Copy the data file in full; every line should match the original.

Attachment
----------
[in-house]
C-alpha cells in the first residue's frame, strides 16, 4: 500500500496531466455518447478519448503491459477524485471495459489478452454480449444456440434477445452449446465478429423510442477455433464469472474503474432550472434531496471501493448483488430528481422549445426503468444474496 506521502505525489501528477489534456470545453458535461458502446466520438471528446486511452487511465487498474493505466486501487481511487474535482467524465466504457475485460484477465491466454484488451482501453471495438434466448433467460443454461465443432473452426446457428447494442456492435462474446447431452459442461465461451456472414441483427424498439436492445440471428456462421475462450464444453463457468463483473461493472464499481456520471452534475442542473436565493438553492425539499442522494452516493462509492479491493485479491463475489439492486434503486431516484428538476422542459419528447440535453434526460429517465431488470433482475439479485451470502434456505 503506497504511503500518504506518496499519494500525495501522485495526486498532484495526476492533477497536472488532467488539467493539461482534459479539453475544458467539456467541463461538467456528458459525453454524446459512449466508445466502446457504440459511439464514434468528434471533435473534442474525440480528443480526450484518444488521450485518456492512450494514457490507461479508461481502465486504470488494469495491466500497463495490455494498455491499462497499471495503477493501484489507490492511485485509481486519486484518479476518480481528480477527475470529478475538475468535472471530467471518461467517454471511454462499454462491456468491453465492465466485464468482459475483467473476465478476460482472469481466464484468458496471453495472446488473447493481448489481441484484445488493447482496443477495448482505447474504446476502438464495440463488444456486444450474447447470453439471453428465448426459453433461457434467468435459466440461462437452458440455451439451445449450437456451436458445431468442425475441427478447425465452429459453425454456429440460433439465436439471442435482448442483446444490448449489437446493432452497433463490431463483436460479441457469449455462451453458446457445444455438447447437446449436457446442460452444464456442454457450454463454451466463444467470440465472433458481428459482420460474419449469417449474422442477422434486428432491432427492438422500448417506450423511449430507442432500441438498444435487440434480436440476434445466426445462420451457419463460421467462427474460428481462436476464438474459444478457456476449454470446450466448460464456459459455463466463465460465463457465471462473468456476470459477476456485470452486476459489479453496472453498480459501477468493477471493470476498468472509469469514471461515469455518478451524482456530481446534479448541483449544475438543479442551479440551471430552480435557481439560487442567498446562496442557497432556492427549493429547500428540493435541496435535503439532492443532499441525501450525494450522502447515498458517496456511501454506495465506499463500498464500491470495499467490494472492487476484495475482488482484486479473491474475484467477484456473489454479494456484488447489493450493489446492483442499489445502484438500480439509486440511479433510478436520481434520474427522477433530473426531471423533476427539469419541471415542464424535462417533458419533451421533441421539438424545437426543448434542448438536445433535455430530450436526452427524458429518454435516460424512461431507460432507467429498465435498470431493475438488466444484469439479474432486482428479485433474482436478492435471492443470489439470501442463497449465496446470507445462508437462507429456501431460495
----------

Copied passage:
[in-house]
C-alpha cells in the first residue's frame, strides 16, 4: 500500500496531466455518447478519448503491459477524485471495459489478452454480449444456440434477445452449446465478429423510442477455433464469472474503474432550472434531496471501493448483488430528481422549445426503468444474496 506521502505525489501528477489534456470545453458535461458502446466520438471528446486511452487511465487498474493505466486501487481511487474535482467524465466504457475485460484477465491466454484488451482501453471495438434466448433467460443454461465443432473452426446457428447494442456492435462474446447431452459442461465461451456472414441483427424498439436492445440471428456462421475462450464444453463457468463483473461493472464499481456520471452534475442542473436565493438553492425539499442522494452516493462509492479491493485479491463475489439492486434503486431516484428538476422542459419528447440535453434526460429517465431488470433482475439479485451470502434456505 503506497504511503500518504506518496499519494500525495501522485495526486498532484495526476492533477497536472488532467488539467493539461482534459479539453475544458467539456467541463461538467456528458459525453454524446459512449466508445466502446457504440459511439464514434468528434471533435473534442474525440480528443480526450484518444488521450485518456492512450494514457490507461479508461481502465486504470488494469495491466500497463495490455494498455491499462497499471495503477493501484489507490492511485485509481486519486484518479476518480481528480477527475470529478475538475468535472471530467471518461467517454471511454462499454462491456468491453465492465466485464468482459475483467473476465478476460482472469481466464484468458496471453495472446488473447493481448489481441484484445488493447482496443477495448482505447474504446476502438464495440463488444456486444450474447447470453439471453428465448426459453433461457434467468435459466440461462437452458440455451439451445449450437456451436458445431468442425475441427478447425465452429459453425454456429440460433439465436439471442435482448442483446444490448449489437446493432452497433463490431463483436460479441457469449455462451453458446457445444455438447447437446449436457446442460452444464456442454457450454463454451466463444467470440465472433458481428459482420460474419449469417449474422442477422434486428432491432427492438422500448417506450423511449430507442432500441438498444435487440434480436440476434445466426445462420451457419463460421467462427474460428481462436476464438474459444478457456476449454470446450466448460464456459459455463466463465460465463457465471462473468456476470459477476456485470452486476459489479453496472453498480459501477468493477471493470476498468472509469469514471461515469455518478451524482456530481446534479448541483449544475438543479442551479440551471430552480435557481439560487442567498446562496442557497432556492427549493429547500428540493435541496435535503439532492443532499441525501450525494450522502447515498458517496456511501454506495465506499463500498464500491470495499467490494472492487476484495475482488482484486479473491474475484467477484456473489454479494456484488447489493450493489446492483442499489445502484438500480439509486440511479433510478436520481434520474427522477433530473426531471423533476427539469419541471415542464424535462417533458419533451421533441421539438424545437426543448434542448438536445433535455430530450436526452427524458429518454435516460424512461431507460432507467429498465435498470431493475438488466444484469439479474432486482428479485433474482436478492435471492443470489439470501442463497449465496446470507445462508437462507429456501431460495